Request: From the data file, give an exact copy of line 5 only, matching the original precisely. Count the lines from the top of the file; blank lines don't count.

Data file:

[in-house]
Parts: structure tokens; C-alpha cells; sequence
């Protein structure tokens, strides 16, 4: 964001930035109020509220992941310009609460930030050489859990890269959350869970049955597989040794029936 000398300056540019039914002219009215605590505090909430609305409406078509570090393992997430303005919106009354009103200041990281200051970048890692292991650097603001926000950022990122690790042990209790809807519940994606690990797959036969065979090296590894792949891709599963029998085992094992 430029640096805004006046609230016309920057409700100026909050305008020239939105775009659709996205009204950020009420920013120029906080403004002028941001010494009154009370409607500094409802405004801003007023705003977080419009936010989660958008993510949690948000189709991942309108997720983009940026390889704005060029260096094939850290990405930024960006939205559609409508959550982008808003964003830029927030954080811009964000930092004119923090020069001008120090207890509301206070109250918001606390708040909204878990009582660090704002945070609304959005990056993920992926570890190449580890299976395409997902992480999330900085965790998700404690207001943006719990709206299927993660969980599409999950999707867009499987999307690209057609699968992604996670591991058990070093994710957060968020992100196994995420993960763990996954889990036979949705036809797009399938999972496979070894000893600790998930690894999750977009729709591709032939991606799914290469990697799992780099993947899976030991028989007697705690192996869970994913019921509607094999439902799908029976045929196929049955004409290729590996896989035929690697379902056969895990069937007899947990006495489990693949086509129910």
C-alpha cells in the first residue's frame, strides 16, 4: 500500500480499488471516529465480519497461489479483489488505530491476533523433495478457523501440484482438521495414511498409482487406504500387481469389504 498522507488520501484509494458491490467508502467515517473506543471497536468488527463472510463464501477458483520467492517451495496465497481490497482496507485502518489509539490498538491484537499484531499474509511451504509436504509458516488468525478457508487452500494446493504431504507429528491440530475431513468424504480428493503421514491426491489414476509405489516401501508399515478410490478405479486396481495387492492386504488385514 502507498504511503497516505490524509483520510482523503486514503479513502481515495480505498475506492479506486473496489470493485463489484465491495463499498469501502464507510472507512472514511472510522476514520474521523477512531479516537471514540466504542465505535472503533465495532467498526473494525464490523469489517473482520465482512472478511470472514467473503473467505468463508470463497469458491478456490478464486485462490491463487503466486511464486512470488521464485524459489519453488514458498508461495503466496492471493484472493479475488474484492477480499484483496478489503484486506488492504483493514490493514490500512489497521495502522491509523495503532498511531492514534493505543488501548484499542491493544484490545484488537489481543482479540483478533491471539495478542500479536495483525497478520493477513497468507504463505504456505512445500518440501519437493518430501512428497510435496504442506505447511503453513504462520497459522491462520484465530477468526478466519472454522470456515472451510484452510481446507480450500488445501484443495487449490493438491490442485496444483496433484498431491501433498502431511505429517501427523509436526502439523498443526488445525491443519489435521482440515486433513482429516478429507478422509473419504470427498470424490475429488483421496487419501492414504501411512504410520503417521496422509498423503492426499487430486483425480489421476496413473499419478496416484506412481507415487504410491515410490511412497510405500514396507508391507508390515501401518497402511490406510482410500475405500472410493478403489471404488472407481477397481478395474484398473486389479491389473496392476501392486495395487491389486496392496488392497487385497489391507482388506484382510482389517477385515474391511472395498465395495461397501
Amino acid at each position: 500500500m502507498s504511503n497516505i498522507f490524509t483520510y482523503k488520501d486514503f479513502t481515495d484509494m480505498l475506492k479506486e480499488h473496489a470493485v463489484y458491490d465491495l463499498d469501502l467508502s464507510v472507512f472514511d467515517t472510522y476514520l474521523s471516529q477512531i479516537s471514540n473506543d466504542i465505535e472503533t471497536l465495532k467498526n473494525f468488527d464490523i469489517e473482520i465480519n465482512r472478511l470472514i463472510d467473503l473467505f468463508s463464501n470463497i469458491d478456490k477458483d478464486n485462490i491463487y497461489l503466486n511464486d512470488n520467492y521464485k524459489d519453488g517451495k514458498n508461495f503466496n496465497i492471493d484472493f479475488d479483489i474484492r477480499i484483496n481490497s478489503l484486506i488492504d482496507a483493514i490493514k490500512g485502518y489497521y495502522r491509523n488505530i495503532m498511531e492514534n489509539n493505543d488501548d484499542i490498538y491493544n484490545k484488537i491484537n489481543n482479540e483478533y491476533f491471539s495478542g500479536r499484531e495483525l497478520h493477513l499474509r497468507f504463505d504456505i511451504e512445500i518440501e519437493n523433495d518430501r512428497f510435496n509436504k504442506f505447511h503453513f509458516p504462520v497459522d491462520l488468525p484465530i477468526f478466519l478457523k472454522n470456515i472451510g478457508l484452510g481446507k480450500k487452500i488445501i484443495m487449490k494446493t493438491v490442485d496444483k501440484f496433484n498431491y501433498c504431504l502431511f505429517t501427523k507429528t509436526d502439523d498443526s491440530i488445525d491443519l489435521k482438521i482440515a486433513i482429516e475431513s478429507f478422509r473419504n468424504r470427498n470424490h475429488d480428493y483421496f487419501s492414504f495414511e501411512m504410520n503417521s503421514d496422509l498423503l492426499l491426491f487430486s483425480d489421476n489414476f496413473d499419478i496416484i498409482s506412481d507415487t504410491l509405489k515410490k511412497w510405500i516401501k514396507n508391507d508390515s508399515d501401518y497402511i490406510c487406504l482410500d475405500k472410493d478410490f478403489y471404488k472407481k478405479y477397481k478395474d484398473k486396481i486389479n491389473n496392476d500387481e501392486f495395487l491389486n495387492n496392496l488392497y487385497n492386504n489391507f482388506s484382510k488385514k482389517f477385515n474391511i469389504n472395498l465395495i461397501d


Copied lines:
Amino acid at each position: 500500500m502507498s504511503n497516505i498522507f490524509t483520510y482523503k488520501d486514503f479513502t481515495d484509494m480505498l475506492k479506486e480499488h473496489a470493485v463489484y458491490d465491495l463499498d469501502l467508502s464507510v472507512f472514511d467515517t472510522y476514520l474521523s471516529q477512531i479516537s471514540n473506543d466504542i465505535e472503533t471497536l465495532k467498526n473494525f468488527d464490523i469489517e473482520i465480519n465482512r472478511l470472514i463472510d467473503l473467505f468463508s463464501n470463497i469458491d478456490k477458483d478464486n485462490i491463487y497461489l503466486n511464486d512470488n520467492y521464485k524459489d519453488g517451495k514458498n508461495f503466496n496465497i492471493d484472493f479475488d479483489i474484492r477480499i484483496n481490497s478489503l484486506i488492504d482496507a483493514i490493514k490500512g485502518y489497521y495502522r491509523n488505530i495503532m498511531e492514534n489509539n493505543d488501548d484499542i490498538y491493544n484490545k484488537i491484537n489481543n482479540e483478533y491476533f491471539s495478542g500479536r499484531e495483525l497478520h493477513l499474509r497468507f504463505d504456505i511451504e512445500i518440501e519437493n523433495d518430501r512428497f510435496n509436504k504442506f505447511h503453513f509458516p504462520v497459522d491462520l488468525p484465530i477468526f478466519l478457523k472454522n470456515i472451510g478457508l484452510g481446507k480450500k487452500i488445501i484443495m487449490k494446493t493438491v490442485d496444483k501440484f496433484n498431491y501433498c504431504l502431511f505429517t501427523k507429528t509436526d502439523d498443526s491440530i488445525d491443519l489435521k482438521i482440515a486433513i482429516e475431513s478429507f478422509r473419504n468424504r470427498n470424490h475429488d480428493y483421496f487419501s492414504f495414511e501411512m504410520n503417521s503421514d496422509l498423503l492426499l491426491f487430486s483425480d489421476n489414476f496413473d499419478i496416484i498409482s506412481d507415487t504410491l509405489k515410490k511412497w510405500i516401501k514396507n508391507d508390515s508399515d501401518y497402511i490406510c487406504l482410500d475405500k472410493d478410490f478403489y471404488k472407481k478405479y477397481k478395474d484398473k486396481i486389479n491389473n496392476d500387481e501392486f495395487l491389486n495387492n496392496l488392497y487385497n492386504n489391507f482388506s484382510k488385514k482389517f477385515n474391511i469389504n472395498l465395495i461397501d